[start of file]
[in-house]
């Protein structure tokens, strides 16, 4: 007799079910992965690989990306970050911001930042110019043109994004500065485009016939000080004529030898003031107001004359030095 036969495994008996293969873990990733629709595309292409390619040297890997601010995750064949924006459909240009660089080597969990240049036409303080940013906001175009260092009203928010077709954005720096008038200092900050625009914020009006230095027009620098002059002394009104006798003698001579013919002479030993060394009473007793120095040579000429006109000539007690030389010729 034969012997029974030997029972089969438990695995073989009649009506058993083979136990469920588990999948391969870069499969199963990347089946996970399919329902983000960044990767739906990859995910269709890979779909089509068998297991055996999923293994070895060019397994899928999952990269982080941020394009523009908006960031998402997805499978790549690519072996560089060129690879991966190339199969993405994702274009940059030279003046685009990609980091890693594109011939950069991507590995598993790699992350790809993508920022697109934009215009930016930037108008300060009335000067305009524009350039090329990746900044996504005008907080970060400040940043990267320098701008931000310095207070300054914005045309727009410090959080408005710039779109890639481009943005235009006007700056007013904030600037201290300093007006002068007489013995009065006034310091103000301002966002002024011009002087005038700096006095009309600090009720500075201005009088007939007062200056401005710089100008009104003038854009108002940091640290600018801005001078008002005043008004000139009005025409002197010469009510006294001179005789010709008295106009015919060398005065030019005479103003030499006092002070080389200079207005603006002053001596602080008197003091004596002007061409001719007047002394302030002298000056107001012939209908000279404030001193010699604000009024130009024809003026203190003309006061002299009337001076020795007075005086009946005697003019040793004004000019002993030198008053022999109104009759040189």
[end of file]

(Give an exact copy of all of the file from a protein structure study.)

[in-house]
């Protein structure tokens, strides 16, 4: 007799079910992965690989990306970050911001930042110019043109994004500065485009016939000080004529030898003031107001004359030095 036969495994008996293969873990990733629709595309292409390619040297890997601010995750064949924006459909240009660089080597969990240049036409303080940013906001175009260092009203928010077709954005720096008038200092900050625009914020009006230095027009620098002059002394009104006798003698001579013919002479030993060394009473007793120095040579000429006109000539007690030389010729 034969012997029974030997029972089969438990695995073989009649009506058993083979136990469920588990999948391969870069499969199963990347089946996970399919329902983000960044990767739906990859995910269709890979779909089509068998297991055996999923293994070895060019397994899928999952990269982080941020394009523009908006960031998402997805499978790549690519072996560089060129690879991966190339199969993405994702274009940059030279003046685009990609980091890693594109011939950069991507590995598993790699992350790809993508920022697109934009215009930016930037108008300060009335000067305009524009350039090329990746900044996504005008907080970060400040940043990267320098701008931000310095207070300054914005045309727009410090959080408005710039779109890639481009943005235009006007700056007013904030600037201290300093007006002068007489013995009065006034310091103000301002966002002024011009002087005038700096006095009309600090009720500075201005009088007939007062200056401005710089100008009104003038854009108002940091640290600018801005001078008002005043008004000139009005025409002197010469009510006294001179005789010709008295106009015919060398005065030019005479103003030499006092002070080389200079207005603006002053001596602080008197003091004596002007061409001719007047002394302030002298000056107001012939209908000279404030001193010699604000009024130009024809003026203190003309006061002299009337001076020795007075005086009946005697003019040793004004000019002993030198008053022999109104009759040189």